Auto Service World
Feature   November 1, 2008   by Mark Borkowski

For What It’s Worth: The Importance of Business Evaluations

Before your banker, a potential investor, or a purchaser decides whether they will be interested in your business, they will want to know whether your business has the potential to be a long-term winner. Bankers will be foremost interested in your solvency. This seems to be a big issue in the jobber community in Canada at this time.

Investors are primarily focusing on whether your business can offer defined, long-term profits.

Potential acquirers of your business will certainly want to know whether your business is worth buying or financing, to ensure that your business will earn them a healthy return. For all of these people, the key information relates to your financial and operating stability, and part of that entails knowing how valuable your business is.

Risk analysis is fundamental when your business plan is contemplating outside investors or bank funds. Part of this analysis is including a viable exit strategy for both you and them. This procedure will give you the opportunity to disclose possible risks, and give you a double advantage: it will reveal you as a realistic businessperson who can think ahead, someone who can consider damage control; and in the case of an unexpected disaster, it will show that you have thought of the legal implications.

Furthermore, how can you seek investment or a buyout if you don’t know how much your business is worth? Almost everything that is offered for sale in the marketplace has a value placed on it, from which a profitable selling price can be determined.

The business evaluation analysis cannot be limited only to content. While evaluation criteria may differ from case to case, the main aspects under review remain the same:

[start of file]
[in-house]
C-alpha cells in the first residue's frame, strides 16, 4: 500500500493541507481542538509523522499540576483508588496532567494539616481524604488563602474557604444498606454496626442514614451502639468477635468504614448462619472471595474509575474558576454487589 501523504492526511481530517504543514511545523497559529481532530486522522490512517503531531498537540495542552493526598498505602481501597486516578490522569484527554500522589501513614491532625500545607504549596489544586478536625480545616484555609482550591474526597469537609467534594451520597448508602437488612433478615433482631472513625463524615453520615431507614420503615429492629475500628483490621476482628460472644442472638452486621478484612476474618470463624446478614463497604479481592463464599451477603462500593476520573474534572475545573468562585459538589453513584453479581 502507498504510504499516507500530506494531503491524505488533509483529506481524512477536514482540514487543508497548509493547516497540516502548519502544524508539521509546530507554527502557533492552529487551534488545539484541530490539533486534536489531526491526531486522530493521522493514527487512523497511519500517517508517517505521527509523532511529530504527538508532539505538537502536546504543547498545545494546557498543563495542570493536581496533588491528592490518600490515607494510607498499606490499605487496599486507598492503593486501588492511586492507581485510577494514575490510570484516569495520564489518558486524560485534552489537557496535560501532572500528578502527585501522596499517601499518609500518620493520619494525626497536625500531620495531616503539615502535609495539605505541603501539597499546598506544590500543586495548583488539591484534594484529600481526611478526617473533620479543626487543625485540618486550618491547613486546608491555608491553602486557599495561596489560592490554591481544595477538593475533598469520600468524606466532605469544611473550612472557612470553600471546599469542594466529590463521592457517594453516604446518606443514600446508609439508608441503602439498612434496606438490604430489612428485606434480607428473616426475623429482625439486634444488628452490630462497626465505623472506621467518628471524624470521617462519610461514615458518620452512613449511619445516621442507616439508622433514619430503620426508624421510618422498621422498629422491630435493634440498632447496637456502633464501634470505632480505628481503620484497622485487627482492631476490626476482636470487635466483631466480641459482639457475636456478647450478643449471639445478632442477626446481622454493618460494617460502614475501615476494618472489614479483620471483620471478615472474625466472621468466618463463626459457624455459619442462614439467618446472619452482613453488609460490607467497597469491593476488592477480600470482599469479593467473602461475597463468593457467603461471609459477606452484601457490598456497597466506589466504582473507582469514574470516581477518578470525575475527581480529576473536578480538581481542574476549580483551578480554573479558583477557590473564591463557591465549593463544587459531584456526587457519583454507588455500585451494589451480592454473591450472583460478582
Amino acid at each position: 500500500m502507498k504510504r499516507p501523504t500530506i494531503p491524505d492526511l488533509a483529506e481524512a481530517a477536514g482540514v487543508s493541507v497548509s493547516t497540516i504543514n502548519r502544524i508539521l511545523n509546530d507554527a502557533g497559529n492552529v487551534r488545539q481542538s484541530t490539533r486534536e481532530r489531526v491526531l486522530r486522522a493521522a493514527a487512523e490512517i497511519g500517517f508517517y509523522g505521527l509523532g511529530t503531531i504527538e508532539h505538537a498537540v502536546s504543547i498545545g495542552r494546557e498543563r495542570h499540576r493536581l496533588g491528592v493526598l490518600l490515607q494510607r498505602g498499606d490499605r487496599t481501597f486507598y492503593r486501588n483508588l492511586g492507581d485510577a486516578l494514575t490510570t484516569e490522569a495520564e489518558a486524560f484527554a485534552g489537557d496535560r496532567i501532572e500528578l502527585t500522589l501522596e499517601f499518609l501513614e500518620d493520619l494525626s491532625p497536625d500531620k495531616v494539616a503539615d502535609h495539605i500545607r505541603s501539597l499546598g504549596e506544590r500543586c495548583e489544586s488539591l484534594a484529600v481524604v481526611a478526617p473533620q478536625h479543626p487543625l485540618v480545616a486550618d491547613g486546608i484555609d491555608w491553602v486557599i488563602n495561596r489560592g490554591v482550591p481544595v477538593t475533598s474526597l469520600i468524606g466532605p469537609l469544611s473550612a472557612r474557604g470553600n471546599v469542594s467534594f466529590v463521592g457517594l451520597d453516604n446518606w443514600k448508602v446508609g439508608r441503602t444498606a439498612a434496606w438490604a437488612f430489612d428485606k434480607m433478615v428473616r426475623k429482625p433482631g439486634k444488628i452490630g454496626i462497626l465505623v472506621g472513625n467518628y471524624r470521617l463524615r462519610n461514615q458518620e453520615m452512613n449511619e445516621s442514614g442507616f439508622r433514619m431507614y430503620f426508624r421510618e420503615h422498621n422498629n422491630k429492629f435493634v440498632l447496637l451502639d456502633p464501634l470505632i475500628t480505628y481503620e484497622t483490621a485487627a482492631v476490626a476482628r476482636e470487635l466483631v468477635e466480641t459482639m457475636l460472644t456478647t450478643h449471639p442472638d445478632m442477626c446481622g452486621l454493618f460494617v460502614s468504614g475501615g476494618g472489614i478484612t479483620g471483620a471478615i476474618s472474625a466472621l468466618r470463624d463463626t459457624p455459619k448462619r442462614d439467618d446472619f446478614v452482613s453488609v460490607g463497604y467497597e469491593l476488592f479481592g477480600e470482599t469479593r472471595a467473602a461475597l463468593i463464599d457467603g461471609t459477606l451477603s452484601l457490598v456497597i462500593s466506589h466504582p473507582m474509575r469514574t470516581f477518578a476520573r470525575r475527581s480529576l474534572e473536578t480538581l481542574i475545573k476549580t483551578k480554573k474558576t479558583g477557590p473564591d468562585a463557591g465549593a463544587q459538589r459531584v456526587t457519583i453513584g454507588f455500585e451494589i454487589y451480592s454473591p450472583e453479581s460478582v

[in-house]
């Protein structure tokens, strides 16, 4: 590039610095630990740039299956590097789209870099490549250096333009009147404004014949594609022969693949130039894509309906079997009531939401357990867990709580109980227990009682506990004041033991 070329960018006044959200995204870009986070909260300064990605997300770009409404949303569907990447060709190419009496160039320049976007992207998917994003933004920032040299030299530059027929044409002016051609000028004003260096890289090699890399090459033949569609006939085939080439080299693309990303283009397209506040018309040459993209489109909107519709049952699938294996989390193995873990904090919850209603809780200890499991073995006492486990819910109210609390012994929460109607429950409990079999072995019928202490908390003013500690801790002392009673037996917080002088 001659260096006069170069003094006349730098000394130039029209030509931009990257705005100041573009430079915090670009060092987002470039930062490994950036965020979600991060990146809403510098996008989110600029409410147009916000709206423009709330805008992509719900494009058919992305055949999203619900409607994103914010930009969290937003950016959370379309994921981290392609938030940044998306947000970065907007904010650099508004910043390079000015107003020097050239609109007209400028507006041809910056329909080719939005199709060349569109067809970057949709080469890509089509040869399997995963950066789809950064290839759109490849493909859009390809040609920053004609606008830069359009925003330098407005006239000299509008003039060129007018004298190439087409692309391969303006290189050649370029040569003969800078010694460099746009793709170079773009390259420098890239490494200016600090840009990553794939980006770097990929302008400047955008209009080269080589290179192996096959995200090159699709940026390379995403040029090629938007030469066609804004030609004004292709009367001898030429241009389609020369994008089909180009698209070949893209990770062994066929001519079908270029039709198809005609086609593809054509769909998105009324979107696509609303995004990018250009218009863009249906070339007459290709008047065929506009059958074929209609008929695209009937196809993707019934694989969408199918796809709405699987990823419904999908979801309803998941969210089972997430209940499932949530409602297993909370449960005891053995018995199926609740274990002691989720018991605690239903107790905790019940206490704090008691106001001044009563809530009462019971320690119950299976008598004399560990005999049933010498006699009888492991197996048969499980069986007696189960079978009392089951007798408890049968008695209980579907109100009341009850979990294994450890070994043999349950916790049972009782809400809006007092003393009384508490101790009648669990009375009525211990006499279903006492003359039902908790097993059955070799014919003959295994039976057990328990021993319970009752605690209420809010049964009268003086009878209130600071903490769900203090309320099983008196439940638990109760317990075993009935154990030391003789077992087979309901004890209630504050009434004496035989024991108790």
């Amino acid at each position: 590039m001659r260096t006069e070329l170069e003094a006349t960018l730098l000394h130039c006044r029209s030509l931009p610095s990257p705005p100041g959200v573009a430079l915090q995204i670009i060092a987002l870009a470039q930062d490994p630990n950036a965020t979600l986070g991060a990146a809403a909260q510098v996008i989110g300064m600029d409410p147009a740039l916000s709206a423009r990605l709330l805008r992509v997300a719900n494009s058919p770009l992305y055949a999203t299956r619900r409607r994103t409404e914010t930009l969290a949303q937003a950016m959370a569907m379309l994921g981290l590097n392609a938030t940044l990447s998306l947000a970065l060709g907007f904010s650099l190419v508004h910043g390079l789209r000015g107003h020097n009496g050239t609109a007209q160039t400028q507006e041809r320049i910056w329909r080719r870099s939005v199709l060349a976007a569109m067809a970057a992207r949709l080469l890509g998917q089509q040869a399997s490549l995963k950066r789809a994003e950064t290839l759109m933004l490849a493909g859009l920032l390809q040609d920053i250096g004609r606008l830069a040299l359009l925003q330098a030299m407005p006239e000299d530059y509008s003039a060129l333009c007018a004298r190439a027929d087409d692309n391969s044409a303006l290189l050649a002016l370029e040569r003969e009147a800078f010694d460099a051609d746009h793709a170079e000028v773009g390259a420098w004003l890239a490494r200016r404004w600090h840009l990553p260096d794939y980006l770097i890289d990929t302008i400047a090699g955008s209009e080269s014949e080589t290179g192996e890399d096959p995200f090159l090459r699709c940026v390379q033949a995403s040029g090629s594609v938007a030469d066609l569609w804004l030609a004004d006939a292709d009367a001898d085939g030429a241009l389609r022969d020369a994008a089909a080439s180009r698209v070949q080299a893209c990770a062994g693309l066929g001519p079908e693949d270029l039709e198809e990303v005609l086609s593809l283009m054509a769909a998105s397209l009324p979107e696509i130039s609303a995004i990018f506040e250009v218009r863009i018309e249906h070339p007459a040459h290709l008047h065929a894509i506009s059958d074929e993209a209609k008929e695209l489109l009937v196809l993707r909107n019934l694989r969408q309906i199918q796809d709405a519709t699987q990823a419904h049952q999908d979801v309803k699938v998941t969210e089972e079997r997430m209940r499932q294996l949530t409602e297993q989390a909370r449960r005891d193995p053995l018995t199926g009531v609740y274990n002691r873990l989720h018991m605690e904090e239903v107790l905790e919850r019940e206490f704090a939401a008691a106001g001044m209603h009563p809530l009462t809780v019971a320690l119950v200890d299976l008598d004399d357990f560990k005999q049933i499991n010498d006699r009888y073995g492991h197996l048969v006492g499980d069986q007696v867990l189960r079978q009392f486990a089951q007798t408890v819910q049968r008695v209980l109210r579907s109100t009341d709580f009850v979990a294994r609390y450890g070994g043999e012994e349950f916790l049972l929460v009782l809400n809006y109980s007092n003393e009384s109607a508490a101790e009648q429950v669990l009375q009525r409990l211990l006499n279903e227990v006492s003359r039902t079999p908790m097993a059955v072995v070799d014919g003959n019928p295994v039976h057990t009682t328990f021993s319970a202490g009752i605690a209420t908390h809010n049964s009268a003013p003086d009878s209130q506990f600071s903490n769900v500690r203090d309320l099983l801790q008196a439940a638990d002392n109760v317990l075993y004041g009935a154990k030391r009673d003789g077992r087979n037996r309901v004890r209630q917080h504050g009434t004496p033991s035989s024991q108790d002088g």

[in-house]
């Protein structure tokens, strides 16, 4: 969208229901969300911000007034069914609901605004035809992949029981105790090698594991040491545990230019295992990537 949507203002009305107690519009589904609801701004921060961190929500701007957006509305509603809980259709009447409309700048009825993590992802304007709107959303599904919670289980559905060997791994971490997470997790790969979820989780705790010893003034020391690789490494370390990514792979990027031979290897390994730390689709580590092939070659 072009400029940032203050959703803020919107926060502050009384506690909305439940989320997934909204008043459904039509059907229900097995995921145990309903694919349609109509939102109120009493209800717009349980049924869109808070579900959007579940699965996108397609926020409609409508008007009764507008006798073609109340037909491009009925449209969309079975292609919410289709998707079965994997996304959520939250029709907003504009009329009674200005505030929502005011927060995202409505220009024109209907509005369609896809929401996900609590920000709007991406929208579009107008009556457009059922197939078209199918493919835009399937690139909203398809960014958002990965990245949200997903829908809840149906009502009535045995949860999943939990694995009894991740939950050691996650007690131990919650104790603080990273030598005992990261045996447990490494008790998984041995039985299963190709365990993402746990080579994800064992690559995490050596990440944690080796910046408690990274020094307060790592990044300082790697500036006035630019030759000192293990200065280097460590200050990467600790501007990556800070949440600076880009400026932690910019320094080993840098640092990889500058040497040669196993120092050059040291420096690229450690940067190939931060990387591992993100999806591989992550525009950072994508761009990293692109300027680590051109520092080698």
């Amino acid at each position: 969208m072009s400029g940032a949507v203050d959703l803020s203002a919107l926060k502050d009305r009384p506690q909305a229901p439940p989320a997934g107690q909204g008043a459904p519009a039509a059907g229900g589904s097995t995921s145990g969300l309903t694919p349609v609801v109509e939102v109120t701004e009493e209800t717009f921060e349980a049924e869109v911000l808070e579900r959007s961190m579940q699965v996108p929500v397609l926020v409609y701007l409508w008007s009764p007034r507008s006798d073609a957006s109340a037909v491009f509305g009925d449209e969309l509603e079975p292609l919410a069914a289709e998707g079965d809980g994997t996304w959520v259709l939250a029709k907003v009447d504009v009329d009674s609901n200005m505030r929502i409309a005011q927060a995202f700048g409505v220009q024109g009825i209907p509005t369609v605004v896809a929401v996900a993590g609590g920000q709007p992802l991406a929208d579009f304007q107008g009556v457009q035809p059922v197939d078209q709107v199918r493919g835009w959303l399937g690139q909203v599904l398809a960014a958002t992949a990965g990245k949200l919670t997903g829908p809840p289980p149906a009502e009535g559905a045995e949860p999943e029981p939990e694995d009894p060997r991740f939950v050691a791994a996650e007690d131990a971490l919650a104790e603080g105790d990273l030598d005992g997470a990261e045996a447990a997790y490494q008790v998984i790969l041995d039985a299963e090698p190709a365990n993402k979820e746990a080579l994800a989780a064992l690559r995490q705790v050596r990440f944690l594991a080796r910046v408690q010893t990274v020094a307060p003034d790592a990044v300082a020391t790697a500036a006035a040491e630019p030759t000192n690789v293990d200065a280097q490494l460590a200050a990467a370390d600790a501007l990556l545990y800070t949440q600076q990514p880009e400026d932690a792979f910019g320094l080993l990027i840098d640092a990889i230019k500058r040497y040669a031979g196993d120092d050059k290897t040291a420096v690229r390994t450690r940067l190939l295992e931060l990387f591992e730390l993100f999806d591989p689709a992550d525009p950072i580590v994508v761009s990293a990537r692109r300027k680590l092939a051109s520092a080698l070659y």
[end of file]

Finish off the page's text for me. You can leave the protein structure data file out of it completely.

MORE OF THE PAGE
• The written business plan itself — dates and deadlines must be analyzed exhaustively. All fundamental questions must be answered.

• The manner of presentation — form, clarity, conciseness, logical presentation, a realistic approach.

• The viability of the business — from the point of view of market competitiveness, management capability, and financial competence. Does your business plan present an opportunity that has a business strategy with a strong and sustainable competitive advantage?

However, disaster is a more ominous category.

Dissolution, death, and divorce are the three “Ds” of business disaster. Thus, the value of your business becomes a critical issue and demands an immediate resolution.

Fundamentally, the inherent quality that makes your business useful and desirable forms the basis of business evaluations. Economic valuation is a survey of the monetary benefits that accumulate to your business and thus, business appraisal measures the economic benefit that accrues to you as the owner, that includes the price those benefits could command in the marketplace.

When a professional appraiser conducts a business evaluation, he or she usually surveys the economic market conditions of your industry as well as the special features of your business such as unique or unusual products and services you present to the marketplace.

Physical assets, such as furniture, fixtures, libraries or databases, and computer equipment are grouped into what is termed the “benchmark” value of your business, because outsiders with money to lend, invest, or buy with consider the value of your business to be at least equal to the value of your firm’s total fixed assets. Book value, an accounting term, doesn’t describe any kind of worth or value in financial terms but represents the original cost of the asset minus any taxable depreciation applied against the item.

Book value is normally lower than the replacement cost of the asset, so it is important that all fixed assets be valued at “market” rather than “book” value.

Potential lenders, investors, and buyers concerned with the profit level of the business should understand your definition of profit. If your business is operated as a sole proprietorship or partnership, then pre-tax profits are significant. In contrast, post-tax earnings are the measurement if your business operates as a corporation.

An examination of your business’s income statements (also known as a profit and loss statement) provides vital information about the earning history of your firm. Trends in revenues, expenses, and profits are determined from these business records.

You should consider business evaluations like an annual medical check-up. Above all else, they can provide refreshing business information and warn you of pending problems.

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